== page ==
If you want to be smarter or improve your opportunities for the future, why not just use your free time to educate yourself and do things that will gain you valuable experience?

I'll restrain myself from commenting of vacations, lest I look like too much of a meddling jerk.

--Coming from someone who went through all this not that long ago.

Do you want the password to my account?
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« Reply #3072 on: June 15, 2013, 10:03:17 PM »

Why would you study for standardized tests when you get A's in subjects you consider to be your weak points?
Because the material they teach us in school and the material the SAT and ACT test us on are very different (talk about foolishness, I know). That, on top of the fact that my GPA isn't exactly fantastic right now so I need good test scores to set me apart from the crowd.

And forget about "preparing for college." It is nonsense.
I still think I should at least visit a few campuses before I decide where I am going to be educated for the next four years.

If you want to be smarter or improve your opportunities for the future, why not just use your free time to educate yourself and do things that will gain you valuable experience?
Because they probably aren't going to get me any good jobs in the future. Learning Arabic, Coptic, Latin, and even Ancient Greek seems great and all, but I don't think that's going to make me any money.

I'll restrain myself from commenting of vacations, lest I look like too much of a meddling jerk.
I am not the one who decides whether or not the family goes on vacation. If I were, we wouldn't. Therefore, your restraint is in good taste.
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« Reply #3073 on: June 16, 2013, 03:56:22 PM »

Why would you study for standardized tests when you get A's in subjects you consider to be your weak points?
Because the material they teach us in school and the material the SAT and ACT test us on are very different (talk about foolishness, I know). That, on top of the fact that my GPA isn't exactly fantastic right now so I need good test scores to set me apart from the crowd.

And forget about "preparing for college." It is nonsense.
I still think I should at least visit a few campuses before I decide where I am going to be educated for the next four years.

If you want to be smarter or improve your opportunities for the future, why not just use your free time to educate yourself and do things that will gain you valuable experience?
Because they probably aren't going to get me any good jobs in the future. Learning Arabic, Coptic, Latin, and even Ancient Greek seems great and all, but I don't think that's going to make me any money.

I'll restrain myself from commenting of vacations, lest I look like too much of a meddling jerk.
I am not the one who decides whether or not the family goes on vacation. If I were, we wouldn't. Therefore, your restraint is in good taste.

SAT scores will not make you money.

Universities (and employers) would much rather take someone who can speak five languages (even dead ones) than someone with high SAT scores, which you will have anyway, because the test material is pretty basic.

Foregoing useful knowledge and skills to become marginally better at routine math problems is not a good long-term decision. Don't trust Greek? There's still plenty of other good stuff you can occupy your time with.

And make friends with older people who work in fields that interest you. It will pay off.

SAT scores do make a brief, flickering difference, but it's not worth killing yourself over them, and if you are smart, you can do great with minimal preparation.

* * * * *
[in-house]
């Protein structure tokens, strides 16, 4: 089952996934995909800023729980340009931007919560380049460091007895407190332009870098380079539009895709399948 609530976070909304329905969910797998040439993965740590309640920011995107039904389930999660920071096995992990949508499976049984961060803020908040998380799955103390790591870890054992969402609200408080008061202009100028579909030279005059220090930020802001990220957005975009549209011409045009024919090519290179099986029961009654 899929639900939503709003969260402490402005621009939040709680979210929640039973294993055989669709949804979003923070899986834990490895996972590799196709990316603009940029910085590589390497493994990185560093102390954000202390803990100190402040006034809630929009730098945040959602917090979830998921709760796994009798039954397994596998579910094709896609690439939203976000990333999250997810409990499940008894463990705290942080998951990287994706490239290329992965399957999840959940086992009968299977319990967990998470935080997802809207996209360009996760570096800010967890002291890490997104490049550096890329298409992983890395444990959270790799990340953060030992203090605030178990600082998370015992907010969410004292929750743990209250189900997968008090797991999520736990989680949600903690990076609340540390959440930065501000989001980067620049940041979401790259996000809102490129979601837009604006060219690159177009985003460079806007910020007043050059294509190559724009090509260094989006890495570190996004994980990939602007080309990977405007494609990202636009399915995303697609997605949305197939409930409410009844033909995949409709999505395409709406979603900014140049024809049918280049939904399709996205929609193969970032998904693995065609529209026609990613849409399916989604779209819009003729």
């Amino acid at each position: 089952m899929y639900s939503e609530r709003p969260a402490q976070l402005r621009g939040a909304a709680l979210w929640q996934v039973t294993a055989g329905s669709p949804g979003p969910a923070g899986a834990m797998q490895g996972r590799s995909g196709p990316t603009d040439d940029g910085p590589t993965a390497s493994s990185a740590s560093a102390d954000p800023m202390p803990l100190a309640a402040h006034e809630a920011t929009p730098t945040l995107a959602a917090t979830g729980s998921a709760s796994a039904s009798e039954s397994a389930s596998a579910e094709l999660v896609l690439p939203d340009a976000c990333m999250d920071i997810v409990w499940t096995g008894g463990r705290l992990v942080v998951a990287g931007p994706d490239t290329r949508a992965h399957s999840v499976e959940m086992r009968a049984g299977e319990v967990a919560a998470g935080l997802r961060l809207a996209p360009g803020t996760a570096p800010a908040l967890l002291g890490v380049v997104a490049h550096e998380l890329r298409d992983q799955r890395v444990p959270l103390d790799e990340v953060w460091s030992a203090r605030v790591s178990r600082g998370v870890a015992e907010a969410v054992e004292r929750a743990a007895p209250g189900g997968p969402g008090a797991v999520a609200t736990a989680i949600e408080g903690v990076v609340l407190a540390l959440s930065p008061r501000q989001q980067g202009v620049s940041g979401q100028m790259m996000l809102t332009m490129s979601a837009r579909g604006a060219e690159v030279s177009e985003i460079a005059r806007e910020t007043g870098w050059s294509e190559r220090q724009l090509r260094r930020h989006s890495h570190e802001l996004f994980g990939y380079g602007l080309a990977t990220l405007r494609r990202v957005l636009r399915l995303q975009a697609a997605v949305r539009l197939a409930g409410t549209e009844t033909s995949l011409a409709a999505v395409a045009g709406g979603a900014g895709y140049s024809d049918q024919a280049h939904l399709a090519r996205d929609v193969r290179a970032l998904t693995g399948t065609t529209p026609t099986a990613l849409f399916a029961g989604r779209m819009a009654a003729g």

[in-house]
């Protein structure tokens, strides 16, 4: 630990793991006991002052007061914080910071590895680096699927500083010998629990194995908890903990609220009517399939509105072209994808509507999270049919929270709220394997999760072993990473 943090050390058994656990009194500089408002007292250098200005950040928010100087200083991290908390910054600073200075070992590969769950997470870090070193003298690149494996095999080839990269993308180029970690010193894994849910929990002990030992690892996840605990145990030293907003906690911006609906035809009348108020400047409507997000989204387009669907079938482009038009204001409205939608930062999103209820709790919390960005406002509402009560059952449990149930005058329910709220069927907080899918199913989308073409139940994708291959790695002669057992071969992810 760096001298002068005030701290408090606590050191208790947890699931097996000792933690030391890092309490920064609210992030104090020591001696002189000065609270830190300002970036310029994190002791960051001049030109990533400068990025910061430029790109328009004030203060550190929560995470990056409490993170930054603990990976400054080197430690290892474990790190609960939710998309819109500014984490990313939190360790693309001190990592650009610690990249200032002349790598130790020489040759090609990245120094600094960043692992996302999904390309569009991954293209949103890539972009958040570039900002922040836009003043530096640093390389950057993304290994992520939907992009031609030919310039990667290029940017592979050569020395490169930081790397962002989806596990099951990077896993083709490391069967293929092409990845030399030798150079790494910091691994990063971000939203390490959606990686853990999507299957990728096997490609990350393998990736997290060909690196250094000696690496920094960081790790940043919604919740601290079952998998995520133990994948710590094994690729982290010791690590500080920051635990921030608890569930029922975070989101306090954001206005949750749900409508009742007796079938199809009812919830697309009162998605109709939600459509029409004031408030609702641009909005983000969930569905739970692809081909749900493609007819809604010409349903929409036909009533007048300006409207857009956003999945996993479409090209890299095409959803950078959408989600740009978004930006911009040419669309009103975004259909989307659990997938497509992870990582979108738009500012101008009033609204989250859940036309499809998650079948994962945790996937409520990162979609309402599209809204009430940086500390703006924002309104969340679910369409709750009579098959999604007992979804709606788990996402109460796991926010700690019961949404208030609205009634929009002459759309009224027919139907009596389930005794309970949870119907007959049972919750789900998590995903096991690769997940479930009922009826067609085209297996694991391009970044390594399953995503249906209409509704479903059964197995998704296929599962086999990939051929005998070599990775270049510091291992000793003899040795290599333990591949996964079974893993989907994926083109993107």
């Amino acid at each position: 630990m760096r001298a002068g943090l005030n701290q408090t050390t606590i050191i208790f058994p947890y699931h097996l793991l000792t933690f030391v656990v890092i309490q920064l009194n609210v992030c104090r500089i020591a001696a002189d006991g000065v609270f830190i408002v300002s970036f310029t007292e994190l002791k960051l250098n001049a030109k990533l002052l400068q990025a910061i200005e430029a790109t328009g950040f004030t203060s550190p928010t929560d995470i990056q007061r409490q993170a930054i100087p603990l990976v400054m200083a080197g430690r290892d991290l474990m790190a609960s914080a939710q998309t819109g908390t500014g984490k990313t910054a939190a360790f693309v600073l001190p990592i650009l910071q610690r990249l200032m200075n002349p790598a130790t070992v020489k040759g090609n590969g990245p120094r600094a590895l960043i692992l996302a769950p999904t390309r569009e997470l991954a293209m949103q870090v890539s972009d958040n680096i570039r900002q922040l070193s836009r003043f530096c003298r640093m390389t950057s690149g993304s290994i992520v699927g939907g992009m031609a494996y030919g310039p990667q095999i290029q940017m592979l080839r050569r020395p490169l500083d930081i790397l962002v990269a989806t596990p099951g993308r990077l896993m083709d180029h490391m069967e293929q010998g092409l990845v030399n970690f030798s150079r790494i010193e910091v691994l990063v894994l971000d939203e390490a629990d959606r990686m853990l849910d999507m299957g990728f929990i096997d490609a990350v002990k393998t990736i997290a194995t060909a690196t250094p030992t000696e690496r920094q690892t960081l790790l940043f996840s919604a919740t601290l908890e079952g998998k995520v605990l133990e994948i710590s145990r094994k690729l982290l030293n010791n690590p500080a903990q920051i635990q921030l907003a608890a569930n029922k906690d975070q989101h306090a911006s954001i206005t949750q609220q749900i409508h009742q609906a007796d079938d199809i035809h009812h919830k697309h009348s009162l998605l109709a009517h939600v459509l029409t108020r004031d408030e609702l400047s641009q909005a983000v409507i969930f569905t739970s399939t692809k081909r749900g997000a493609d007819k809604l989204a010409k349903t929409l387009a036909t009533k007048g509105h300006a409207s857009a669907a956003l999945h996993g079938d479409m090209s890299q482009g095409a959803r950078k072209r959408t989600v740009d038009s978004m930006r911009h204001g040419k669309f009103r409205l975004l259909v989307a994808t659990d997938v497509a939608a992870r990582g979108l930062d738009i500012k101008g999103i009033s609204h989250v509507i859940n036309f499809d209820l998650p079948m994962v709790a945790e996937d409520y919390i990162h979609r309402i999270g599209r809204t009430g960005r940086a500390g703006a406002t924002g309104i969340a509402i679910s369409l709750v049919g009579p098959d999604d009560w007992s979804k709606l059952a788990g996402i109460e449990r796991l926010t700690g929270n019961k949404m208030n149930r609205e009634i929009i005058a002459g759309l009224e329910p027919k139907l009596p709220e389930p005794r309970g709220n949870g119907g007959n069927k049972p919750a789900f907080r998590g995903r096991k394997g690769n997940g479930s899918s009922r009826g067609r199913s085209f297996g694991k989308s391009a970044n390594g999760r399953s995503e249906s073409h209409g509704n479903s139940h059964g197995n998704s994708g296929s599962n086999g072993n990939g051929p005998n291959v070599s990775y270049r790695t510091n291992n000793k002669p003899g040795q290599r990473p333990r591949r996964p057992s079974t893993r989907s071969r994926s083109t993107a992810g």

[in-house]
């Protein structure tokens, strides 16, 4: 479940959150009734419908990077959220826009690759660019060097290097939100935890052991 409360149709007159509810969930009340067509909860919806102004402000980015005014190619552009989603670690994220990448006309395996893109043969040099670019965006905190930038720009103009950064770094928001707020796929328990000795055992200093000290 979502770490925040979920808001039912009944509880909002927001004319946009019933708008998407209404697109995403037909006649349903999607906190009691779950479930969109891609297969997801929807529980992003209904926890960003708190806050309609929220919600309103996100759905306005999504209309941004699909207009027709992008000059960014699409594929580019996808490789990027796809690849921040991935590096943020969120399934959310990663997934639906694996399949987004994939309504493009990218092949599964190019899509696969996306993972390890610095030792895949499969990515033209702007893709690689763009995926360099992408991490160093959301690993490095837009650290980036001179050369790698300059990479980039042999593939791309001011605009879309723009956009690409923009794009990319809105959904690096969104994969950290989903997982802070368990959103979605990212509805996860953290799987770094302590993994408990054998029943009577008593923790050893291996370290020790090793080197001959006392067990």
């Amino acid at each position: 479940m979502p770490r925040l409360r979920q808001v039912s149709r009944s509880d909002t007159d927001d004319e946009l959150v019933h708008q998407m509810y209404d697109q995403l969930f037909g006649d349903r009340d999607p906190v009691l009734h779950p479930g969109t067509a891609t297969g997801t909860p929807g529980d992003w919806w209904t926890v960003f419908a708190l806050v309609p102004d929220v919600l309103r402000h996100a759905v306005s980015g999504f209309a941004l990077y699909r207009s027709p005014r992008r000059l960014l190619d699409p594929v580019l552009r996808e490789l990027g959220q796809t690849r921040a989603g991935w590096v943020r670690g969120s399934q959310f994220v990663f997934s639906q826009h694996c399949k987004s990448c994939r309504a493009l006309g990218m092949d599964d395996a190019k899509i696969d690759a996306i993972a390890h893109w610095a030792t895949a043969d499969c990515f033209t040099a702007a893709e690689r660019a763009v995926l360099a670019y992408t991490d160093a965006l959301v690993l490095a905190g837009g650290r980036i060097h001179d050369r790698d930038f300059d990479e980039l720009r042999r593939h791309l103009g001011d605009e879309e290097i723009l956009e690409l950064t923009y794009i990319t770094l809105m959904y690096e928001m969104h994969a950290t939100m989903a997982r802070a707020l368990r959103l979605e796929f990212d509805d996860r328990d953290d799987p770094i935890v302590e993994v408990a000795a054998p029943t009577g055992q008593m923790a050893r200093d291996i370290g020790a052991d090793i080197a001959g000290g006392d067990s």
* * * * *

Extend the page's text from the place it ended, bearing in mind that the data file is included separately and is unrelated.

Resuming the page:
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« Reply #3074 on: June 16, 2013, 04:12:00 PM »

Memorize the 1500 most common Latin words (which make up about 85% of all written Latin)
Wheelock's Latin Grammar

How far along are you in Latin?
Honestly, I haven't really started yet. I still need to study for my final exams. Once the school year is over I hope I will be able to focus more on topics that actually interest me. I honestly don't care which chamber of the heart has the thickest wall.

Why Latin?
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« Reply #3075 on: June 16, 2013, 06:19:45 PM »

Why Latin?

I'm pretty sure all the major theological thinkers in Orthodoxy wrote in Latin... St. Augustine, St. Aquinas, St. Anselm, St. Cicero...
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« Reply #3076 on: June 16, 2013, 07:43:20 PM »

Actually, I just realized that I have to study like crazy over the summer for my standardized tests and I still have a ton of preparation to do for College. Then there's also vacation. My reading list just got a whole lot shorter... Lol.

Why would you study for standardized tests when you get A's in subjects you consider to be your weak points?

And forget about "preparing for college." It is nonsense.

If you want to be smarter or improve your opportunities for the future, why not just use your free time to educate yourself and do things that will gain you valuable experience?

I'll restrain myself from commenting of vacations, lest I look like too much of a meddling jerk.

--Coming from someone who went through all this not that long ago.

Do you want the password to my account?

Nah, I need you as my set-up man!
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« Reply #3077 on: June 17, 2013, 01:38:47 AM »

Tao Te Ching
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« Reply #3078 on: June 17, 2013, 01:42:45 AM »

The Orthodox Way.

Been sitting on my shelf for awhile and I never read it.
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« Reply #3079 on: June 17, 2013, 12:26:34 PM »

Why Latin?

I'm pretty sure all the major theological thinkers in Orthodoxy wrote in Latin... St. Augustine, St. Aquinas, St. Anselm, St. Cicero...

What about St. John Cassian, St. Hilary of Poitiers, St. Irenaios, St. Pope Gregory I, the Venerable Bede, Adam Zernikoff, st. Columba, St. Cyprian, St. Jerome, St. Ambrose, Cassiodorus, Boethius?  Now they may not be heavyweights like Sts. Basil or Chrysostom as far as their immediate input into Orthodox theology, but important contributors nonetheless.  Latin is NOT the enemy.  Besides, even great modern Orthodox theologians knew Latin including Florovsky and Meyendorff.
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« Reply #3080 on: June 17, 2013, 12:29:25 PM »